| * ReadSeq.Help -- 30 Dec 92
| * Reads and writes nucleic/protein sequences in various
| * formats. Data files may have multiple sequences.
| * Copyright 1990 by d.g.gilbert
| * biology dept., indiana university, bloomington, in 47405
| * e-mail: email@example.com
| * This program may be freely copied and used by anyone.
| * Developers are encourged to incorporate parts in their
| * programs, rather than devise their own private sequence
| * format.
| * This should compile and run with any ANSI C compiler.
| * Please advise me of any bugs, additions or corrections.
Readseq is particularly useful as it automatically detects many sequence formats, and interconverts among them.
Formats which readseq currently understands:
IG/Stanford, used by Intelligenetics and others
GenBank/GB, genbank flatfile format
EMBL, EMBL flatfile format
GCG, single sequence format of GCG software
DNAStrider, for common Mac program
Fitch format, limited use
Pearson/Fasta, a common format used by Fasta programs and others
Zuker format, limited use. Input only.
Olsen, format printed by Olsen VMS sequence editor. Input only.
Phylip3.2, sequential format for Phylip programs
Phylip, interleaved format for Phylip programs (v3.3, v3.4)
Plain/Raw, sequence data only (no name, document, numbering)
MSF multi sequence format used by GCG software
PAUP's multiple sequence (NEXUS) format
PIR/CODATA format used by PIR
ASN.1 format used by NCBI
Pretty print with various options for nice looking output. Output only.
See the included "Formats" file for detail on file formats.
-- for interactive use
readseq my.1st.seq my.2nd.seq -all -format=genbank -output=my.gb
-- convert all of two input files to one genbank format output file
readseq my.seq -all -form=pretty -nameleft=3 -numleft -numright -numtop -match
-- output to standard output a file in a pretty format
readseq my.seq -item=9,8,3,2 -degap -CASE -rev -f=msf -out=my.rev
-- select 4 items from input, degap, reverse, and uppercase them
cat *.seq | readseq -pipe -all -format=asn > bunch-of.asn
-- pipe a bunch of data thru readseq, converting all to asn
The brief usage of readseq is as follows. The "" denote optional parts of the syntax:
readSeq (27Dec92), multi-format molbio sequence reader.
usage: readseq [-options] in.seq > out.seq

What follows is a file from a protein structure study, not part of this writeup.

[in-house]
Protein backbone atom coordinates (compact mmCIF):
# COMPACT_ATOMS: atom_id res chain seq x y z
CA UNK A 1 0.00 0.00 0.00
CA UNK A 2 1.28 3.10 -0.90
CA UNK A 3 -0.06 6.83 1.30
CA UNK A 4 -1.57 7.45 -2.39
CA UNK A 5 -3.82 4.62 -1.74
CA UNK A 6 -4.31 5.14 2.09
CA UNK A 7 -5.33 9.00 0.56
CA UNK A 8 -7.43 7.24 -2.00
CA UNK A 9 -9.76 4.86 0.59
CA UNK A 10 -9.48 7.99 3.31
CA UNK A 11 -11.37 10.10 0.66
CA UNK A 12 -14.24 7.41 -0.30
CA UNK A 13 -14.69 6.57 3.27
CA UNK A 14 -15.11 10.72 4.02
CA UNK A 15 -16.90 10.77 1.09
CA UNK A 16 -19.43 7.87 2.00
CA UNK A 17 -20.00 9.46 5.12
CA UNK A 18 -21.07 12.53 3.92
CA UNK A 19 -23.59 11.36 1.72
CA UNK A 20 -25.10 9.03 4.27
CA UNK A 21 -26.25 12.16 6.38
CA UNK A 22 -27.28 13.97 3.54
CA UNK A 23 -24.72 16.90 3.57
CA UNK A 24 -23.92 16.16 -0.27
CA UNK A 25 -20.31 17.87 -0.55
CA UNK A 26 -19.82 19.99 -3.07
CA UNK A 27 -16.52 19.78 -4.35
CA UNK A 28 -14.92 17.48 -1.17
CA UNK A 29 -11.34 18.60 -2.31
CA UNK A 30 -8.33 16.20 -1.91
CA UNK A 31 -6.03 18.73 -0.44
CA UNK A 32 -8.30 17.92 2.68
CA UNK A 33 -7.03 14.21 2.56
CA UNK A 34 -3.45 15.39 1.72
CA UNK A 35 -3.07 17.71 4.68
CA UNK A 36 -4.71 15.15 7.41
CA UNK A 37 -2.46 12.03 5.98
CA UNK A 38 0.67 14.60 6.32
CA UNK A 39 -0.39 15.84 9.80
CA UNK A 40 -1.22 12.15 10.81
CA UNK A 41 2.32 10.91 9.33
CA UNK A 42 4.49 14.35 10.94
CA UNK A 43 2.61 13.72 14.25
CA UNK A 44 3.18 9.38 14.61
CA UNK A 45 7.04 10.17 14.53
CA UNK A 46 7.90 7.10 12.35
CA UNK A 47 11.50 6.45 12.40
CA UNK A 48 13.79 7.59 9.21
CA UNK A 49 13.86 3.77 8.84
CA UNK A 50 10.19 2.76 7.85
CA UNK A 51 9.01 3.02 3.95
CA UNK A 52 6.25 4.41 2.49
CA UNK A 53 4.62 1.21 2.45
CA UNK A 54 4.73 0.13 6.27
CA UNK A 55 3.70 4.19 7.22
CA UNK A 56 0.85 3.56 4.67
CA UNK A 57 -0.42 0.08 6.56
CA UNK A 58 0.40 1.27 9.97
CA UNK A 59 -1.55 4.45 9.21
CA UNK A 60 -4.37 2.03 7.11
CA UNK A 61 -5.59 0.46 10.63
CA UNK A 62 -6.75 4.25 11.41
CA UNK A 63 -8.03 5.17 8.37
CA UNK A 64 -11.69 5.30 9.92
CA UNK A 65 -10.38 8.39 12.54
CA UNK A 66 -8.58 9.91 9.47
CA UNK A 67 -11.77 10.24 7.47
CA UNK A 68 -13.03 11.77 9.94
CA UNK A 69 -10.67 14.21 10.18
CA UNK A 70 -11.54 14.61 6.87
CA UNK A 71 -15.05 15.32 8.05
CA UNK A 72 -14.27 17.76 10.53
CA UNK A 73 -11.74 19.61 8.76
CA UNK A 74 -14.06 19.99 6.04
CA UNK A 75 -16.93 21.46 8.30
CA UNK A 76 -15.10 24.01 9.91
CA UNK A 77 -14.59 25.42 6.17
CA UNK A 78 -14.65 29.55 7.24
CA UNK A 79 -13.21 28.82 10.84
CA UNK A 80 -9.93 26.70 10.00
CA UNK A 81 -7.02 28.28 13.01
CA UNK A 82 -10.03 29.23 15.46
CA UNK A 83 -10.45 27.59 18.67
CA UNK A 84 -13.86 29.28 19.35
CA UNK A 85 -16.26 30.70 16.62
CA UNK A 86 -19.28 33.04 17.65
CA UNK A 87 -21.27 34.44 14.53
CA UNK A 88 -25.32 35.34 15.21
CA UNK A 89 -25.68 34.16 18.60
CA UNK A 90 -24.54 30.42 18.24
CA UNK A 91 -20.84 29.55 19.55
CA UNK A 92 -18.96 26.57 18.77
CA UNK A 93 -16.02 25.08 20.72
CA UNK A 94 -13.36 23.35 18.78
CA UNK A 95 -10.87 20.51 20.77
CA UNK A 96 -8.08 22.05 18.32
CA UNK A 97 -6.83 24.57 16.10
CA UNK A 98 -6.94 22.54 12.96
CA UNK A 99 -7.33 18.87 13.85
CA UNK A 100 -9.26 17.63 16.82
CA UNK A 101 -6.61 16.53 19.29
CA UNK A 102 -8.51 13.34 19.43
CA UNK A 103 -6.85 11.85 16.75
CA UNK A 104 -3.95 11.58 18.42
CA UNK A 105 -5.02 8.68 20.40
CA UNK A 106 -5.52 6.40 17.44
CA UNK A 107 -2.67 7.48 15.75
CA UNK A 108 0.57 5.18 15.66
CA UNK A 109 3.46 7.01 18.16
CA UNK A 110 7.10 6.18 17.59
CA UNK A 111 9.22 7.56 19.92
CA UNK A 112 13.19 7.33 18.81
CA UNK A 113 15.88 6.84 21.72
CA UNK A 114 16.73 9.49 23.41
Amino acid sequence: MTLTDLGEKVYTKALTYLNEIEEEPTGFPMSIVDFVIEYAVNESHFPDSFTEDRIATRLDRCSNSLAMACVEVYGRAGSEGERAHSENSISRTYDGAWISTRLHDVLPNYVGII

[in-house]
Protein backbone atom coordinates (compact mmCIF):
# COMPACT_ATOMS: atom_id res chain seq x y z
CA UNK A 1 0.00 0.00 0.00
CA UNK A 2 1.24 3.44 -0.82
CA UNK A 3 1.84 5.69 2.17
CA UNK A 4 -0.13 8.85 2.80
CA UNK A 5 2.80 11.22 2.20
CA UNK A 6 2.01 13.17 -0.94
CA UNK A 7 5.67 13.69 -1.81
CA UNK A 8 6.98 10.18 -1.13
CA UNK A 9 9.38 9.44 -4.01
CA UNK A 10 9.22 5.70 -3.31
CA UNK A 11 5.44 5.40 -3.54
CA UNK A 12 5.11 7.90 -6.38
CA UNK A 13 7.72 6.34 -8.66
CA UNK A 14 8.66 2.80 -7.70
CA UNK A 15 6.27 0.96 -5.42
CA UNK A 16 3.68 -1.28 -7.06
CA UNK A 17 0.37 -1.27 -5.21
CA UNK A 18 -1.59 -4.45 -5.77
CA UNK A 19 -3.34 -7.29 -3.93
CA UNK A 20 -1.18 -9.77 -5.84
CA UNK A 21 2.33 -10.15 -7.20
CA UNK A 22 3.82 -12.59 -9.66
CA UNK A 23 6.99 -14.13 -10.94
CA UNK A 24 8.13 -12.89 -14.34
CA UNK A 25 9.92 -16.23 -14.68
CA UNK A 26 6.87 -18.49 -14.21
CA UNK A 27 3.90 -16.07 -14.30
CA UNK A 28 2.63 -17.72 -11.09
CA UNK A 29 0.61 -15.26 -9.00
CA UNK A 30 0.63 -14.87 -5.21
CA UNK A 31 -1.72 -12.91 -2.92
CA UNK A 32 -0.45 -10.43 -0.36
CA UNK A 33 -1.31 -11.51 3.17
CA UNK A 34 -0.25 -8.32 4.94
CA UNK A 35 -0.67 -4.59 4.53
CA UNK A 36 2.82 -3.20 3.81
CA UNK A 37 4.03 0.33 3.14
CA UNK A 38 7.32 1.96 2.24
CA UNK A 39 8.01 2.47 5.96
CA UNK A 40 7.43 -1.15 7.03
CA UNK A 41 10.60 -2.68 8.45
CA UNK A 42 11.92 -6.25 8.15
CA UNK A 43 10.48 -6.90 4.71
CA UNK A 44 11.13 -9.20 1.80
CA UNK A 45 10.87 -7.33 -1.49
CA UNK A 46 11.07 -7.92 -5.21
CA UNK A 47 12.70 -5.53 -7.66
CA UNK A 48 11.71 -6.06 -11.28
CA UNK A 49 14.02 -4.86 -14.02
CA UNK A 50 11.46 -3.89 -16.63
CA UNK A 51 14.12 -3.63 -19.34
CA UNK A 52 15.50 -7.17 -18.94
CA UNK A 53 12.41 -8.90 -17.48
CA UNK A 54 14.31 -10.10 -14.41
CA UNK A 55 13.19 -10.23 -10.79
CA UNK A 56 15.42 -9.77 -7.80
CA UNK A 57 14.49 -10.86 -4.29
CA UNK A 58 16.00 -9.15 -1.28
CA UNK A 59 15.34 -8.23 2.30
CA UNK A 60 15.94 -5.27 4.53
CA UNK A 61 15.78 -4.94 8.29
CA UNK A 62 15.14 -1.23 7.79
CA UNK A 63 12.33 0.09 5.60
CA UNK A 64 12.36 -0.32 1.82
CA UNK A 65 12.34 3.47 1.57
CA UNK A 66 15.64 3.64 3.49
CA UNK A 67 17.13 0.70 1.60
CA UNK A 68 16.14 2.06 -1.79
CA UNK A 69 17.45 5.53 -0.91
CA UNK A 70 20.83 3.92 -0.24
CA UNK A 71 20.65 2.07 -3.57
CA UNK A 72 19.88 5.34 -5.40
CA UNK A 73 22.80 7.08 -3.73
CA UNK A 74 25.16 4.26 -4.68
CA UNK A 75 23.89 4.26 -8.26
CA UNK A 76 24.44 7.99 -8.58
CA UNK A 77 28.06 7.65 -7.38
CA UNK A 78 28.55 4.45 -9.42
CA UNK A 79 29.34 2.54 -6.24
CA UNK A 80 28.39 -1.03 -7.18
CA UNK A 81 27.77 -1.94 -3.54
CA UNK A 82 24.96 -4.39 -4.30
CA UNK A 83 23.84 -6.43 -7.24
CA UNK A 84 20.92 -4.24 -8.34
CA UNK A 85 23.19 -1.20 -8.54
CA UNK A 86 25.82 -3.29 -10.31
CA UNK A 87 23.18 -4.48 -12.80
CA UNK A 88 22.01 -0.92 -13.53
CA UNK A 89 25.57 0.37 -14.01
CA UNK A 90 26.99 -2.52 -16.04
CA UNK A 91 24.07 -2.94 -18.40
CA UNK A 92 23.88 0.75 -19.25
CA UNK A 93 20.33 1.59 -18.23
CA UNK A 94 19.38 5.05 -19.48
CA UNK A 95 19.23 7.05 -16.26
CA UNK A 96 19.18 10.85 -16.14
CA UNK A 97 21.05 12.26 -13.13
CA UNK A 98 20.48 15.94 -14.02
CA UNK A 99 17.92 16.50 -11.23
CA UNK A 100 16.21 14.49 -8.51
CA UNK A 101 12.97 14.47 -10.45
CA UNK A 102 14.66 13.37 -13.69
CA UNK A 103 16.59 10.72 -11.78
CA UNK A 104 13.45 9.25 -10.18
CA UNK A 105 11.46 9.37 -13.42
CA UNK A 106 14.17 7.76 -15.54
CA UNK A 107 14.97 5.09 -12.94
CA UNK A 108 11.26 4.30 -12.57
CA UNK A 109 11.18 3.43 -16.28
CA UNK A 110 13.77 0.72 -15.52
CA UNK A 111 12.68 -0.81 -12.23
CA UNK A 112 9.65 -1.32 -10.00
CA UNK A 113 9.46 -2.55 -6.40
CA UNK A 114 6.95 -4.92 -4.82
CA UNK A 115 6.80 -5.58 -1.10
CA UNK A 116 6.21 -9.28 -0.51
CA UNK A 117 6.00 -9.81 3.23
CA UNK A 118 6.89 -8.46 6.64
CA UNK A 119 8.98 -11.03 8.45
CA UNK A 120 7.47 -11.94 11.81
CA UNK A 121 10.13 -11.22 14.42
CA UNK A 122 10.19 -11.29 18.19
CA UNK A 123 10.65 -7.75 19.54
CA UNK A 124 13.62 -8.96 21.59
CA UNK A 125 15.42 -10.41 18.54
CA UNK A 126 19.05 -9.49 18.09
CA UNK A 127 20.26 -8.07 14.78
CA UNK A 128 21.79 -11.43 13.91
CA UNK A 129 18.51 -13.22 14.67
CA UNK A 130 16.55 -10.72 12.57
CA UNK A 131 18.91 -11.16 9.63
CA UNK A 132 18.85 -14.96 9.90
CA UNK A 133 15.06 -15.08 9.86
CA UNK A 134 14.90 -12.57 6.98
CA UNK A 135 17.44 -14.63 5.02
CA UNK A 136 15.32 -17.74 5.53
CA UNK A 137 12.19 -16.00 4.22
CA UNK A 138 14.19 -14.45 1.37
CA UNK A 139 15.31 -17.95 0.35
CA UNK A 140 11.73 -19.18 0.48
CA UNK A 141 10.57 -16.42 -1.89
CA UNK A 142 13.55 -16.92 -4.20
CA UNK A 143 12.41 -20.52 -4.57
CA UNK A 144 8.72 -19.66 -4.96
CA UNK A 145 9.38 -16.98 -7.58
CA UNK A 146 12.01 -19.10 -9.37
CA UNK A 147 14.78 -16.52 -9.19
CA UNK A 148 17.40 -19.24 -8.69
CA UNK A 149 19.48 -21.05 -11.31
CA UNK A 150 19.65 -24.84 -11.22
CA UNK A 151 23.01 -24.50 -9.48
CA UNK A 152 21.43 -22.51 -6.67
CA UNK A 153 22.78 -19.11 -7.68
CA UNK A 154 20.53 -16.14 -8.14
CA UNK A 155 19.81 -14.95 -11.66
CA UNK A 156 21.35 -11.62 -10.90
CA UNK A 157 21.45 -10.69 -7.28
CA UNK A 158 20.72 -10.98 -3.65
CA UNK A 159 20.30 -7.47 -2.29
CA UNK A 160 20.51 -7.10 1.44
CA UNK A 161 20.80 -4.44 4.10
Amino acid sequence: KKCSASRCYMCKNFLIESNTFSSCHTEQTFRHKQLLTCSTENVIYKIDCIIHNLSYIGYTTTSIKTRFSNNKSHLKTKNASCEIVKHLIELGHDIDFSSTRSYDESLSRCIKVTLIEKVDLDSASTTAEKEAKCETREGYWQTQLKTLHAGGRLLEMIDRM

-a[ll] select All sequences
-c[aselower] change to lower case
-C[ASEUPPER] change to UPPER CASE
-degap[=-] remove gap symbols
-i[tem=2,3,4] select Item number(s) from several
-l[ist] List sequences only
-o[utput=]out.seq redirect Output
-p[ipe] Pipe (command line, <stdin, >stdout)
-r[everse] change to Reverse-complement
-v[erbose] Verbose progress
-f[ormat=]# Format number for output, or
-f[ormat=]Name Format name for output:
| 1. IG/Stanford 10. Olsen (in-only)
| 2. GenBank/GB 11. Phylip3.2
| 3. NBRF 12. Phylip
| 4. EMBL 13. Plain/Raw
| 5. GCG 14. PIR/CODATA
| 6. DNAStrider 15. MSF
| 7. Fitch 16. ASN.1
| 8. Pearson/Fasta 17. PAUP
| 9. Zuker 18. Pretty (out-only)
Pretty format options:
-wid[th]=# sequence line width
-tab=# left indent
-col[space]=# column space within sequence line on output
-gap[count] count gap chars in sequence numbers
-nameleft, -nameright[=#] name on left/right side [=max width]
-nametop name at top/bottom
-numleft, -numright seq index on left/right side
-numtop, -numbot index on top/bottom
-match[=.] use match base for 2..n species
-inter[line=#] blank line(s) between sequence blocks
In use, readseq will respond to command line arguments, or to interactive use. Command line arguments cannot be combined but must each follow a switch character (-). In this release, the command line options are now words, with an equals (=) to separate parameter(s) fromt he command. You cannot put a space between a command and its parameter, as is usual for Unix programs (this is to preserve compatibility with VMS). The command line syntax of the earlier versions is still supported.